He holes up in his gothic-style mansion, topped by a tower that “rises from a facade carved with reliefs and gargoyles.” The house had been closed for years, abandoned, before he bought it, and has a murky and macabre past… as any good goth house would. Here David maniacally writes two great novels – one for Vidal to claim as his own, and one for himself. Vidal’s book is celebrated while David’s is panned. He suffers from terrible, blinding headaches and forgets to eat and sleep.
In dire straits, emotionally and physically, he finally accepts Corelli’s Faustian offer. Then he pays a visit to the “Cemetery of Forgotten Books.” He selects one, “Lux Aeterna,” by “D. M.” Who is this author with the same initials as David’s? The volume appears to be about a new religion. It seems that David Martin is not the first writer to receive the same request from Corelli. What happened to the other’s manuscript, which was obviously not what the editor wanted, or else why hire Martin? As David begins to write, to fulfill his nefarious promise, he discovers that his life seems to parallel that of his predecessor who wrote “Lux Aeterna.” This is a real mystery and quite a deadly one, with several very real corpses. All evidence points to Martin as the guilty party – the prime murder suspect. Soon David’s life begins to resemble those of the characters he creates for his penny dreadful series.
The Angel’s Game kept me riveted to the page. Ruiz Zafon’s gift for remarkable storytelling shines. As one reads his elegant, frequently poetic prose, the theme of the beauty of the written word becomes manifested in the author’s narrative. He paints the city of Barcelona with a dark brush. And his characters are wonderfully original.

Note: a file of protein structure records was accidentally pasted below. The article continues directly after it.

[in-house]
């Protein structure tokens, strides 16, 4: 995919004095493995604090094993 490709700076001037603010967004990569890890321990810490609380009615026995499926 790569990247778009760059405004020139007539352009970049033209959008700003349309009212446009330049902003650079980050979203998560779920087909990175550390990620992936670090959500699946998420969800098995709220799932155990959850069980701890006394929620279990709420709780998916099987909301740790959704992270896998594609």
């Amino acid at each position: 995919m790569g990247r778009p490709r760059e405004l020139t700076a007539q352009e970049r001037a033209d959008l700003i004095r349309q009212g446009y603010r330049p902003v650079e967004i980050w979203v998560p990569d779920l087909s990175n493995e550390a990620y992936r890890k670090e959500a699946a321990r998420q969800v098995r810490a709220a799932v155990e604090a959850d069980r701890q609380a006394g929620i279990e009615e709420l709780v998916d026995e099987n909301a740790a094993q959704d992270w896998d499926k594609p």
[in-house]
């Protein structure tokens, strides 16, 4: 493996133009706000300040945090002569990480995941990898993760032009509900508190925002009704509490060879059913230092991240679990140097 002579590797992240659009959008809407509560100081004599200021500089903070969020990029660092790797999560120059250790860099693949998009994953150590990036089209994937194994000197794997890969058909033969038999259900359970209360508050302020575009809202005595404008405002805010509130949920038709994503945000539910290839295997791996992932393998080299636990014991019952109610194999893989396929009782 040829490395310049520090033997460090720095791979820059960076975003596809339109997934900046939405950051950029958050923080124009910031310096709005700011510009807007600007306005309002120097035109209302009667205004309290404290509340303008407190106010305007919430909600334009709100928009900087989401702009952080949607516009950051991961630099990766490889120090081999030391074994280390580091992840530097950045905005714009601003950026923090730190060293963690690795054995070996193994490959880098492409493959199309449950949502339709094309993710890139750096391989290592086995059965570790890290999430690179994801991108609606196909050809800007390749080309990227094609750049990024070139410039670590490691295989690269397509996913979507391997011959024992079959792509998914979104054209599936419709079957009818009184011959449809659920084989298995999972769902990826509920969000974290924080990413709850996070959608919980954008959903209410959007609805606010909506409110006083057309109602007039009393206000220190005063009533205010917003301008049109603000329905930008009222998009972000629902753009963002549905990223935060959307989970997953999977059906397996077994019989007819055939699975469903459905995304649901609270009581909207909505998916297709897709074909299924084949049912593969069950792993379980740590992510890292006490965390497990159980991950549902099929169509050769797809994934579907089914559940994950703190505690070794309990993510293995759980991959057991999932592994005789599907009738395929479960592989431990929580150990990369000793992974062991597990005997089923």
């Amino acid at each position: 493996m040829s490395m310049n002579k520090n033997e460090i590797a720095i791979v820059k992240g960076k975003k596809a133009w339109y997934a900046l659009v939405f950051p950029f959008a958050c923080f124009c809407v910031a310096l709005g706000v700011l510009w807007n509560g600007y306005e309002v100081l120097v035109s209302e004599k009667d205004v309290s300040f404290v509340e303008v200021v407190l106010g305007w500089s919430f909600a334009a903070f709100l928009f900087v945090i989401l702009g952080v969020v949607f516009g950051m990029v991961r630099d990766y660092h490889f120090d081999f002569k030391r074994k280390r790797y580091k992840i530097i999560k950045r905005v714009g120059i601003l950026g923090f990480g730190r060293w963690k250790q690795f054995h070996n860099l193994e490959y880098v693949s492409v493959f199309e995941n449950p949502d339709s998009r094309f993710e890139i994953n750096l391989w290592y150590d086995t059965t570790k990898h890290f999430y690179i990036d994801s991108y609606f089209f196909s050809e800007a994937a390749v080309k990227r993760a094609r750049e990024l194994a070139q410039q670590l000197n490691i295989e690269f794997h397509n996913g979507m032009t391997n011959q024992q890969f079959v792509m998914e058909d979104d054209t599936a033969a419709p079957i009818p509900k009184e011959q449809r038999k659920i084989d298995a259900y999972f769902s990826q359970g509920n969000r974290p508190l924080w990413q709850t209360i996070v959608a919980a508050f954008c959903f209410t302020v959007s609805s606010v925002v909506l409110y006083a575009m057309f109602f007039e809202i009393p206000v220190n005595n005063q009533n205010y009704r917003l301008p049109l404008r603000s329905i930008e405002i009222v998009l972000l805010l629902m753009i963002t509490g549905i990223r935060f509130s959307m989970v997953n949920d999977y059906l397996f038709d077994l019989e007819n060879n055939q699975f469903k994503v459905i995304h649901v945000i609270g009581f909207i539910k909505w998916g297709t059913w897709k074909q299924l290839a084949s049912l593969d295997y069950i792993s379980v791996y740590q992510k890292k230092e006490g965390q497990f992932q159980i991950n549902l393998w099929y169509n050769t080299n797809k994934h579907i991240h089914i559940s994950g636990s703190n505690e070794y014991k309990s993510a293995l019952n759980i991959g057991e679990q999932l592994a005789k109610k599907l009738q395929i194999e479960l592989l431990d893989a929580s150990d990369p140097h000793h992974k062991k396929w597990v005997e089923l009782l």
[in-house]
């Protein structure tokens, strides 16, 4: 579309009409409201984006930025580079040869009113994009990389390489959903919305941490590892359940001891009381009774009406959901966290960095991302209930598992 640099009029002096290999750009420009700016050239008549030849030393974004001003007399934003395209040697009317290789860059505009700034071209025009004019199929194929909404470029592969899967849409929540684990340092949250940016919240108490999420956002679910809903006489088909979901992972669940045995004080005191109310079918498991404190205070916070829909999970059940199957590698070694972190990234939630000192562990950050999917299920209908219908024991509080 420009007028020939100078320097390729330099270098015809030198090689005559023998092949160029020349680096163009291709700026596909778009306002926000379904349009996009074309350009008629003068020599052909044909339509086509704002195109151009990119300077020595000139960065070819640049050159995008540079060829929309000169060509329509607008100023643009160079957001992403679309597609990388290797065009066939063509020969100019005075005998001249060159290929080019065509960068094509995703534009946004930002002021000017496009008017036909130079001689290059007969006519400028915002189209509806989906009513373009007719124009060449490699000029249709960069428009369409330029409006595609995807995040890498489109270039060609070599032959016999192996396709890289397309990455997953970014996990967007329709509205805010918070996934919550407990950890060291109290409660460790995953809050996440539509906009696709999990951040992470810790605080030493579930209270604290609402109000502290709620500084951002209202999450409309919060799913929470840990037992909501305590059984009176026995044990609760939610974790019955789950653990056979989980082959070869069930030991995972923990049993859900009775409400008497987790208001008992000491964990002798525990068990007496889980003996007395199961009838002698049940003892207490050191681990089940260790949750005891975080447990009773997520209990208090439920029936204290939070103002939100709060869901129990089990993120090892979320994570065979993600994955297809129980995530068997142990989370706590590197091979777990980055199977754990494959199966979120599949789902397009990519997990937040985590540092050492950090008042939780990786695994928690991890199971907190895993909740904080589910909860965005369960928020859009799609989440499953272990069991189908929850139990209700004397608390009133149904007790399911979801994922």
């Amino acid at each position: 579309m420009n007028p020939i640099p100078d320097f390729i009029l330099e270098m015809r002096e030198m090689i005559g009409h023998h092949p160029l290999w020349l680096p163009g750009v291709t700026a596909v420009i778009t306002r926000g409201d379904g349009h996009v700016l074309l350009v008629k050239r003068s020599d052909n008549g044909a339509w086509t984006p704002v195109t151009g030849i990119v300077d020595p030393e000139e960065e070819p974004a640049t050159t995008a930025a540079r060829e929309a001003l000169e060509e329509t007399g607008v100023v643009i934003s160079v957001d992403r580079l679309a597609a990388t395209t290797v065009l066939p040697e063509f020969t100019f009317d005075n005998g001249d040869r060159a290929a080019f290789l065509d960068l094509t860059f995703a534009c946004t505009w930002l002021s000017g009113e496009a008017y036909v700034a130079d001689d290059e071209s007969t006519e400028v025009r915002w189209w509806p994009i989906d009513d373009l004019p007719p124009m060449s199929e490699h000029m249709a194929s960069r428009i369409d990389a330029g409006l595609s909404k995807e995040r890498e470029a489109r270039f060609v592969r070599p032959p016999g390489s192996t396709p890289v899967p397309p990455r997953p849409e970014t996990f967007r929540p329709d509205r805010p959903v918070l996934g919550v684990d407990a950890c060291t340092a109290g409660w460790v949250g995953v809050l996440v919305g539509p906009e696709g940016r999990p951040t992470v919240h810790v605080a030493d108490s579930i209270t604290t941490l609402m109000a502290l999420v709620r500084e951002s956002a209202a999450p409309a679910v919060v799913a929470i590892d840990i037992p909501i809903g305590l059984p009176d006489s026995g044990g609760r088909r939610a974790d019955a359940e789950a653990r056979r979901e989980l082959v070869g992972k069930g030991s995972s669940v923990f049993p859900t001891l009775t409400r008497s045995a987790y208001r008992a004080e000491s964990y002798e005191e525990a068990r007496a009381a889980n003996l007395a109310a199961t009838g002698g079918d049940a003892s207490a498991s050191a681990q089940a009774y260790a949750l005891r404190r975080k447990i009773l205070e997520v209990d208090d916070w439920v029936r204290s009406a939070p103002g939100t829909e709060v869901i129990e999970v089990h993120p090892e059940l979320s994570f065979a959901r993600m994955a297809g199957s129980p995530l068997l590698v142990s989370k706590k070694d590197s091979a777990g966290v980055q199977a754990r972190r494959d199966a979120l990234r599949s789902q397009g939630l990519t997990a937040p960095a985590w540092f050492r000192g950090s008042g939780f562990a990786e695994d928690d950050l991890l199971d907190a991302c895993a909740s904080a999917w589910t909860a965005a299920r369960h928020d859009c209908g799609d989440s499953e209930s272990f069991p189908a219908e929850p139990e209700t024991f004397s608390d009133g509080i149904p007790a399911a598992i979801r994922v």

The novel’s one weakness is the conclusion. I was disappointed in the facile manner in which all the threads were tied together, but not disappointed enough to rate this fascinating tale anything less than 5 stars.
|AMAZON READER RATING:||from 396 readers|
|PUBLISHER:||Doubleday (June 16, 2009)|
|REVIEWER:||Jana L. Perskie
|AVAILABLE AS A KINDLE BOOK?||YES! Start Reading Now!|
|EXTRAS:||Reading Guide andÂ Excerpt|
|MORE ON MOSTLYFICTION:||Read our review of
If you like this, try:
- Shadow of the Wind (2002; 2004 in US)Â
- The Angel’s Game (2009)
- The Prisoner of HeavenÂ (2012)
- The Watcher in the ShadowsÂ (June 2013)
June 15, 2009
Â· Judi Clark Â· No Comments
Tags: 1920s, Doubleday, Gothic, Writing Life Â· Posted in: Literary, Mystery/Suspense, Spain, Speculative (Beyond Reality), World Lit, y Award Winning Author